It's the first day of spring and that means festivals, crawfish boils and just enjoying the outdoors. As we move deeper into the season, staying healthy in the midst of all the activities takes action.
It was a jammed-packed outdoor party weekend, but for some the party dried up quickly. Dr. Angela McLean said, “It can be kind of scary because you can fall out.” All because people forget the basics.
McLean said, “You may feel a little light headed, really kind of sweaty, you may feel your heart racing, you may even feel some muscle cramps all those can be symptoms of dehydration."
With even warmer days ahead and plenty of outdoor events to come planning ahead will make sure that your family fun isn't interrupted by a medical emergency.
Michael Ortiz says it's easy to get sidetracked, but important to stay prepared especially with small children. He said, “It's one of those things you just have to remember before you leave the house to just grab a bottle of water and take it with you where ever you go.”
Emma Migdal said, “Grandma's always bring water, tissues.”
Migdal is visiting her grandchildren from Massachusetts. She said, “You did an obstacle course in the back yard yesterday and by the time you finished.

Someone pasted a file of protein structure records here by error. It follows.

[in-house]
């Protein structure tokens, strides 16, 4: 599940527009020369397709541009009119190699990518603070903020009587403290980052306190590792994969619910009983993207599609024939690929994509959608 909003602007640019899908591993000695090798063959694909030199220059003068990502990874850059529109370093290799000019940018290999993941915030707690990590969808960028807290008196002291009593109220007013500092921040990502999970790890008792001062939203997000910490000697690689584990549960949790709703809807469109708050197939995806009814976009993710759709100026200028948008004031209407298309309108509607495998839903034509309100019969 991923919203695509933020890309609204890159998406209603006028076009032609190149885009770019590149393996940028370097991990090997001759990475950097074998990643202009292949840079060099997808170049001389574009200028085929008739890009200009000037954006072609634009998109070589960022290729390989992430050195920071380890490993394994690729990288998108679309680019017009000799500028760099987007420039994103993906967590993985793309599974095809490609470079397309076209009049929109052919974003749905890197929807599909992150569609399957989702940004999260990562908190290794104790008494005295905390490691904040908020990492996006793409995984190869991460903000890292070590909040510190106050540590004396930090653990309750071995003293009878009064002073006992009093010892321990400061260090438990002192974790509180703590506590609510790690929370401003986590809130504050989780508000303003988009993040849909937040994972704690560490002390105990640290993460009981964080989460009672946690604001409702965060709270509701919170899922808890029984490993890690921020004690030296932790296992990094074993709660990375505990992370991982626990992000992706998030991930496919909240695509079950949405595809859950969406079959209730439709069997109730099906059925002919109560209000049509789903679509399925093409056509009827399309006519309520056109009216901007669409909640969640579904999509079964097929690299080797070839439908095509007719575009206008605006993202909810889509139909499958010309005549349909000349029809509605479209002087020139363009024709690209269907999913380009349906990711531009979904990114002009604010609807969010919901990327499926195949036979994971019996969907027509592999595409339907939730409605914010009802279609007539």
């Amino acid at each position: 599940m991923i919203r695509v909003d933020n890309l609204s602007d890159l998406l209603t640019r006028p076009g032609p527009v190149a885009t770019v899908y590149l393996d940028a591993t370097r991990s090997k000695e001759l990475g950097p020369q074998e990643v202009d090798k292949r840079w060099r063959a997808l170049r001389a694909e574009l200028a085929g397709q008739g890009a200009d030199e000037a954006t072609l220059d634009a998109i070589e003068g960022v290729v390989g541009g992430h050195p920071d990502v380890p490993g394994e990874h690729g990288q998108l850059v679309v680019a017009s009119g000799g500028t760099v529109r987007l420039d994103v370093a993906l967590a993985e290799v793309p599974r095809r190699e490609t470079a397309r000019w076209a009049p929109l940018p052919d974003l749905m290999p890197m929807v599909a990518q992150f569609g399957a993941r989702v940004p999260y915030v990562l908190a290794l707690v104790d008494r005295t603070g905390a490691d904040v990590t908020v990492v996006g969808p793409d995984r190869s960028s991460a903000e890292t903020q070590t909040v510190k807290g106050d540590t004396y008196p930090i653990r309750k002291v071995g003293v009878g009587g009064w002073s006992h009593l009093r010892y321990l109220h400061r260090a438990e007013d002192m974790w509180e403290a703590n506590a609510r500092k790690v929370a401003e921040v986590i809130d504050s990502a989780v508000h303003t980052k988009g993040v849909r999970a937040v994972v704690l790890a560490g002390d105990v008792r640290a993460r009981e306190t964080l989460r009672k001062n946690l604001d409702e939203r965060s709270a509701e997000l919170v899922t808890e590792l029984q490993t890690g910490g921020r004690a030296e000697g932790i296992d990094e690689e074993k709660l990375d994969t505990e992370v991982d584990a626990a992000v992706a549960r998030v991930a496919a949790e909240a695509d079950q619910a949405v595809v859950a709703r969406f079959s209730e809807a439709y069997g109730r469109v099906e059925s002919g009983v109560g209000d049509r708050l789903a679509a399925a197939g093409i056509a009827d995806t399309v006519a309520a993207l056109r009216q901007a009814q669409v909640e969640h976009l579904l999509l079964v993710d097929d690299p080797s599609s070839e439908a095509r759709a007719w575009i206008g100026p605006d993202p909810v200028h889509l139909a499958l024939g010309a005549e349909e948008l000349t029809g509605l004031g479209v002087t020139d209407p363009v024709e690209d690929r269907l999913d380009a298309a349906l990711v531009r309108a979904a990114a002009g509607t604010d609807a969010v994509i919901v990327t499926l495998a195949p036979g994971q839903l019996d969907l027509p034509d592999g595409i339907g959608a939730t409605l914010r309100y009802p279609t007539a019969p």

Marley her granddaughter said, “I was so thirsty. Yeah because sometimes when I don't drink enough water I get a lot of headaches.”
McLean, an associate professor of clinical medicine at LSU Health New Orleans School of Medicine, says strenuous activity like running or dancing could mean you need even more water. She said, “Just throughout the day you can sometimes lose a couple of liters and particularly if it is really warm outside. When you add some of those other losses through sweat you would really be surprised how much fluid you actually really need to stay hydrated.”
McLean says water is best and the added sugar of sports drinks isn't necessary for the average person. She said, “They come with a lot of sugar which particularly if you are diabetic is not very healthful so they are really kind of marketed as a health food supplement, but they really aren't. All you need is water.”
Doctors say alcoholic and caffeinated beverages can have a dehydrating effect so make sure to increase your water intake.